I have asked them to pray for me for specific situations in my life. The more often I write I am more likely to get a small gold nugget of new information and not just what they have done at Christmas or Easter!

How do you think your sponsorship experience would be if you did not write?

Read more

Share this post:
Facebook Twitter Pinterest Plusone Reddit Email
Apr 21 2011

Sponsor provides tips on how to write letters, part 1

CFCA sponsor Cheri Duchrow graciously shared with us some of her thoughts about writing to her five sponsored friends. She has a fascinating story, or letter-writing journey, to recount.

How difficult was it to write the first letter?

The first letter is always the easiest because you can fill it with introductory types of information.

It used to be that after the first few letters it was difficult to find new things to say. I thought I always had to have something fun and new or wait and send a photo.

But just letting them know you are thinking about them, they are beautiful creations that God loves and you are praying for them is enough.

Like so many things in my life I needed to change my view and attitude and let go of the fear. I find now that I will share ordinary things.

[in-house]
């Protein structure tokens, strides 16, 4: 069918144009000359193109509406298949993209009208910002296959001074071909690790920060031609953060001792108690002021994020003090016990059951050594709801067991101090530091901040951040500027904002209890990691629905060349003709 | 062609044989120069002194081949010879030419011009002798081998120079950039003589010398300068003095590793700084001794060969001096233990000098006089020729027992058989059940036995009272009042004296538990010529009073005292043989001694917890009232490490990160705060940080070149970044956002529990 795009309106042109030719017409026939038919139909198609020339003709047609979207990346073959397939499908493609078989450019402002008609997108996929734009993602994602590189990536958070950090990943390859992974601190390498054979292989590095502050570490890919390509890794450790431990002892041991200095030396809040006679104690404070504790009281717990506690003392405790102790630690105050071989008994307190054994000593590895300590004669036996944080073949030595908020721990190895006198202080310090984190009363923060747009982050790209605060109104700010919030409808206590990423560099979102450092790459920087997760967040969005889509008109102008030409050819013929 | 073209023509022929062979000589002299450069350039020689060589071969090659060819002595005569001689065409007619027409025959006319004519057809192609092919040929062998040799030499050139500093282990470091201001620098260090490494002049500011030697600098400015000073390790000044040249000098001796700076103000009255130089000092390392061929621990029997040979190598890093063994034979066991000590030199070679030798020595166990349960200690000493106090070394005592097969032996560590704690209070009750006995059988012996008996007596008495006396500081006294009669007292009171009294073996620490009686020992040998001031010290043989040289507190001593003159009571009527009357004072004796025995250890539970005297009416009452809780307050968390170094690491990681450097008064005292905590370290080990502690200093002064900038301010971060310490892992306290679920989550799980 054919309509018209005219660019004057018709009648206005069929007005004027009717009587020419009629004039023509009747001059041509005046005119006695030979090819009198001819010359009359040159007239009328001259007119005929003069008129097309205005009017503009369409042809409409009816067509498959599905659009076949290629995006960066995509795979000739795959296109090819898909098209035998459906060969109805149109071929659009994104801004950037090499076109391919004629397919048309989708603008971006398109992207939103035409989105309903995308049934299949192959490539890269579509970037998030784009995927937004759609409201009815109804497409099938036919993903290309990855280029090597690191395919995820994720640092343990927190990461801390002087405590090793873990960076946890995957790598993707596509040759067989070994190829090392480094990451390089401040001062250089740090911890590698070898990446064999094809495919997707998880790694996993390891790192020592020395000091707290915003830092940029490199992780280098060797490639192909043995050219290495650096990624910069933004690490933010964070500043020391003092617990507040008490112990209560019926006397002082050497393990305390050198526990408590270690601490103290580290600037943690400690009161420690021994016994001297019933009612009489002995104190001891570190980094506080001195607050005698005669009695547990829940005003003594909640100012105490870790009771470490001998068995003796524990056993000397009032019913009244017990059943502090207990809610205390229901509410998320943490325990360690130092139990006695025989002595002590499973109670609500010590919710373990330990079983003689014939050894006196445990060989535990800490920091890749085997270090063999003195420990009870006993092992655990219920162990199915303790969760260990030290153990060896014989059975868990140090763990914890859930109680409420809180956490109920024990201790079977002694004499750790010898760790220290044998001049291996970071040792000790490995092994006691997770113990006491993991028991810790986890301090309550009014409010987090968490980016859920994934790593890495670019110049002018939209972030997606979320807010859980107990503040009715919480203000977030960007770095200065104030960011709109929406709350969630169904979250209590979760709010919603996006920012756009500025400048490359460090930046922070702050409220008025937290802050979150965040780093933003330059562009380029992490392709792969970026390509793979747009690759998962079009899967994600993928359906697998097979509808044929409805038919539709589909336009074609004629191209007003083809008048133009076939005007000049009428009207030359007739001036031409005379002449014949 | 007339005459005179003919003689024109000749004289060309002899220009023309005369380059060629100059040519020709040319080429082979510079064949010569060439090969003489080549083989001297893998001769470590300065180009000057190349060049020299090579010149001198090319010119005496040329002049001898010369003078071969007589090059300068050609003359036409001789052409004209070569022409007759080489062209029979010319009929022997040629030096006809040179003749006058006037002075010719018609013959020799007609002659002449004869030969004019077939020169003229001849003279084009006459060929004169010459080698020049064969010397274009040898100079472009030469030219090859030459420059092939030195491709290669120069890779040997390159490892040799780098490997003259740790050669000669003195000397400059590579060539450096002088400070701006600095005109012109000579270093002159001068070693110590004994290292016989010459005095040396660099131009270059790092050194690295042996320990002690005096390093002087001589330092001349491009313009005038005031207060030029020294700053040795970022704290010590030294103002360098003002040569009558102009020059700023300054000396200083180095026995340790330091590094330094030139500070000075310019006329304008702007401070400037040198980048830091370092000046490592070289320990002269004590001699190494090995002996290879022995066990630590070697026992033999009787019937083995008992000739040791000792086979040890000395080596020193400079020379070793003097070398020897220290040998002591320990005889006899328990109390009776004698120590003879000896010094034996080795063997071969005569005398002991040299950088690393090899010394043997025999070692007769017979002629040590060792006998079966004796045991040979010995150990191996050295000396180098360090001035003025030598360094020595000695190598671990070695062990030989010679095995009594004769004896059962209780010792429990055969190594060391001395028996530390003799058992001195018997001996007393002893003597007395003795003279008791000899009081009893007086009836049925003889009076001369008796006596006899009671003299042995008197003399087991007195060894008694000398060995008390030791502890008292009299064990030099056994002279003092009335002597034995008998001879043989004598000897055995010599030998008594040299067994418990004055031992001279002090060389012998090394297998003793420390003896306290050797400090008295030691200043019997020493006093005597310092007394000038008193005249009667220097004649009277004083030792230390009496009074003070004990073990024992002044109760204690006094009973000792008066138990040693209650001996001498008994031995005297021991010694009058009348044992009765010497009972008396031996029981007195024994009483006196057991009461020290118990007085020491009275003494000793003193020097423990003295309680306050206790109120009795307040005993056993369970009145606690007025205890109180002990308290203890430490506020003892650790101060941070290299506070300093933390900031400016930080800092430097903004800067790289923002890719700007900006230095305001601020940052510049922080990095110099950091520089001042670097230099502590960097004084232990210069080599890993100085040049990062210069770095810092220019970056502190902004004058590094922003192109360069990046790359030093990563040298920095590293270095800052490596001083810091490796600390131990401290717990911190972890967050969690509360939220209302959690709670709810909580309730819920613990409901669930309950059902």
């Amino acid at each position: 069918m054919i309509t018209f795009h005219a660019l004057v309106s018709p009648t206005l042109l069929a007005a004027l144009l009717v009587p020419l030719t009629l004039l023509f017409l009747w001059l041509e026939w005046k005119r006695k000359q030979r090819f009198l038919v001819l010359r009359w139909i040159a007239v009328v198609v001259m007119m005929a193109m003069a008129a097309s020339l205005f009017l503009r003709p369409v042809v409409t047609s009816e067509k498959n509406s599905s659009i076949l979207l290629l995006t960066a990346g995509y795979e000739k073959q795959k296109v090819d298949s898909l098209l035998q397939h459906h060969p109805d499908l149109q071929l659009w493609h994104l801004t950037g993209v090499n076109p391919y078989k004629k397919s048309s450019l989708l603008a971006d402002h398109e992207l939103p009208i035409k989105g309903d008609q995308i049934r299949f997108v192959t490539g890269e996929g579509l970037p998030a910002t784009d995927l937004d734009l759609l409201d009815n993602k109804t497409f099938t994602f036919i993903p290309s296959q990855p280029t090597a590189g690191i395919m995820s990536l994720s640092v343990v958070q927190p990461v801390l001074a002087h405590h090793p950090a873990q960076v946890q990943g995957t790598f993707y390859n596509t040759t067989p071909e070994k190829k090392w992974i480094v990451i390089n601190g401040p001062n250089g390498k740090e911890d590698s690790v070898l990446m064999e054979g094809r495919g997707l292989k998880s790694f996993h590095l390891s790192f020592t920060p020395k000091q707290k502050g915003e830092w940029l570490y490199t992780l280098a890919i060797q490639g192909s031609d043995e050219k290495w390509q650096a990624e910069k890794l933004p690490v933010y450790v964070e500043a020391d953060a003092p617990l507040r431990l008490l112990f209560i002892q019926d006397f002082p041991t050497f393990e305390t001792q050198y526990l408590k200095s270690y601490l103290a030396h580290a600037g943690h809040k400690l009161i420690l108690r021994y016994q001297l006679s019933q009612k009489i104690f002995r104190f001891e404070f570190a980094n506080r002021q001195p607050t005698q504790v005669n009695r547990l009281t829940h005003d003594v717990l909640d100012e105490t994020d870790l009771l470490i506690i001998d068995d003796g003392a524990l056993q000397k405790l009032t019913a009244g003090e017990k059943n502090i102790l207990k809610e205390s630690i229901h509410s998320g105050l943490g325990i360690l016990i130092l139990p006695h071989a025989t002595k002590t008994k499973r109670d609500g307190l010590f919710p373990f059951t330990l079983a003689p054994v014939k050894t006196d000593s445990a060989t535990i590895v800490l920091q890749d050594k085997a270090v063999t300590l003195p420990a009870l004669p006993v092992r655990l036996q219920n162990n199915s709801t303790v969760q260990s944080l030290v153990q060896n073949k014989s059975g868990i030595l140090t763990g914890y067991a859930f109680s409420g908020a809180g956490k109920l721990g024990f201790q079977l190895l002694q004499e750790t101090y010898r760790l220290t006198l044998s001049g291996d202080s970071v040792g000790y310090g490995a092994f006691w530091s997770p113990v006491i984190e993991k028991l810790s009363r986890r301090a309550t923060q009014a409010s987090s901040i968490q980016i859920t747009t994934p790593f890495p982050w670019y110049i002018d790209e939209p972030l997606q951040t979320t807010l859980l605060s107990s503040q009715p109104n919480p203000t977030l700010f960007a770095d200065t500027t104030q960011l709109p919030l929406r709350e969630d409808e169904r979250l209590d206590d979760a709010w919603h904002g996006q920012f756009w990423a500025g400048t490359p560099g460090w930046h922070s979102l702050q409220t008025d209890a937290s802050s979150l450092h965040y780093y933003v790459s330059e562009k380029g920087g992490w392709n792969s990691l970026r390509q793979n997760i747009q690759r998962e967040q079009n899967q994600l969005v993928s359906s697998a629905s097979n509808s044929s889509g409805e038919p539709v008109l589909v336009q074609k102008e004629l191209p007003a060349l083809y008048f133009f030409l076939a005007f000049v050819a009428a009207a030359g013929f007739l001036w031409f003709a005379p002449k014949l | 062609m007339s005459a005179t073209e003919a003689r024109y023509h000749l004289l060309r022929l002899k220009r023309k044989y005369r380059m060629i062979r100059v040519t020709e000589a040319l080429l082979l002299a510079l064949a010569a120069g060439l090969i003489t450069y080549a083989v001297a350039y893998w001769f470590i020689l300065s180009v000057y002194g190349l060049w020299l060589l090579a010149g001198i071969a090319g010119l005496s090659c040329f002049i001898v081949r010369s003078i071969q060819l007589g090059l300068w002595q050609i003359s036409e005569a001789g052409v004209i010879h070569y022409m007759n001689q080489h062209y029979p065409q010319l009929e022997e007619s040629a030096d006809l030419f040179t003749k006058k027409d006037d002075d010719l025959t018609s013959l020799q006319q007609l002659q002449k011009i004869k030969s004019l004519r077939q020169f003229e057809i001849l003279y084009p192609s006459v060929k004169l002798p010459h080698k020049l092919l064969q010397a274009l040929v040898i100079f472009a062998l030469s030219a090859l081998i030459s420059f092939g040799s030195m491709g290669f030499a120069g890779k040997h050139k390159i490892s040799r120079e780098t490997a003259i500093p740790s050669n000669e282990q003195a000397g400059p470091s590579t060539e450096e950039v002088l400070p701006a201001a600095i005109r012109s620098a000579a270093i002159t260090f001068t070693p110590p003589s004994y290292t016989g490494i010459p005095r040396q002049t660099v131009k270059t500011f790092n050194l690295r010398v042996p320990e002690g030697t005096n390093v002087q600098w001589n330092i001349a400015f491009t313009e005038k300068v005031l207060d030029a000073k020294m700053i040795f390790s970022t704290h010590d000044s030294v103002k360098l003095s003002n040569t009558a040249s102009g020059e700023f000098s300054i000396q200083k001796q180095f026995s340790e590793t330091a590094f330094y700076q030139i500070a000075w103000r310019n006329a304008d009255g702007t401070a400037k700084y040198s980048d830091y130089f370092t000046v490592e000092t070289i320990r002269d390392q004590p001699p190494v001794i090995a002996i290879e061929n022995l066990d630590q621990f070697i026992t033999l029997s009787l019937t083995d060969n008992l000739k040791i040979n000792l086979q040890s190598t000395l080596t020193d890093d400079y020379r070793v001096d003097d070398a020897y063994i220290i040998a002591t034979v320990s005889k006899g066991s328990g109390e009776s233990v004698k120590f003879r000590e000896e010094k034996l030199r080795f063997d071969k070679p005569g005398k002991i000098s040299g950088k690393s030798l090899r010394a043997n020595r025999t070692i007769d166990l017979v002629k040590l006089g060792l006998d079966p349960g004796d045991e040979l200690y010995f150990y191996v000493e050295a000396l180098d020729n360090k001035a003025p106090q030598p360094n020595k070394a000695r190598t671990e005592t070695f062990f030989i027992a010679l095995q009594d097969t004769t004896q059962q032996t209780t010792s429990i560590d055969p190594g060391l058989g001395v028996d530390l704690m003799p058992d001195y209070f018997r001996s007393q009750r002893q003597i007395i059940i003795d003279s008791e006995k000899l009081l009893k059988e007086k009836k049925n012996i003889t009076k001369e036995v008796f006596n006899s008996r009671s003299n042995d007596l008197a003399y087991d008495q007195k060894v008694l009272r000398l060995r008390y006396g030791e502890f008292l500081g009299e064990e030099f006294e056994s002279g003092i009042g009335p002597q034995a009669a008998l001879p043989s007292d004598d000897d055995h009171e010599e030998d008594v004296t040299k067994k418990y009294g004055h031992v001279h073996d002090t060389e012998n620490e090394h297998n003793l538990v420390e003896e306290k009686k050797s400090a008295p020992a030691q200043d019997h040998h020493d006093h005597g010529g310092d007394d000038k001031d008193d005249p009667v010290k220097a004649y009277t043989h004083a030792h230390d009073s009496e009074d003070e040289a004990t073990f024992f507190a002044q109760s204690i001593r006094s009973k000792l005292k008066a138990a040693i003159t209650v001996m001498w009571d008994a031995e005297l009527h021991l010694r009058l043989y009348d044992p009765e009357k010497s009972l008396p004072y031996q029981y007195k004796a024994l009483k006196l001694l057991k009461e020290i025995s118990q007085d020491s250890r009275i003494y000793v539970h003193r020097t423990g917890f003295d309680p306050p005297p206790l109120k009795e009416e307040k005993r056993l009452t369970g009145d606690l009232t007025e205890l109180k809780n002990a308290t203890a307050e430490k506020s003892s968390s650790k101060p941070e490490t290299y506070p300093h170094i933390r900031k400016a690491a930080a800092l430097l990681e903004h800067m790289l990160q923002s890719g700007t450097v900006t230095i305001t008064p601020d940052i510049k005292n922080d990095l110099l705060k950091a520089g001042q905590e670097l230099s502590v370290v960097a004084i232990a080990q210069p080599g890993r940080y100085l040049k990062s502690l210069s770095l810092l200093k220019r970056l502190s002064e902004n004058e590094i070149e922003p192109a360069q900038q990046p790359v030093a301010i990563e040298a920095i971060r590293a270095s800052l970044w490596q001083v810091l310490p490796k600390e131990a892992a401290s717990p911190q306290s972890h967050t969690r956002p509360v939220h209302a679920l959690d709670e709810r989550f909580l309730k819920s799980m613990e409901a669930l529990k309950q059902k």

For instance, many places may not have grass like we do so I take a picture of my feet in the grass and then a picture of the lawn mower telling them it is not my favorite job to mow grass, but I like it better than shoveling snow. In the winter they get pictures of snow.

Then I might ask them what are some jobs that they don’t like to do and we will pray for acceptance. I know how much I long to receive one of their letters.

How often do you correspond?

I try to write the children I sponsor every month but on average I would say it is about every 6-8 weeks. To help keep track of what I have written and the questions we have shared over the years I have a little system that works.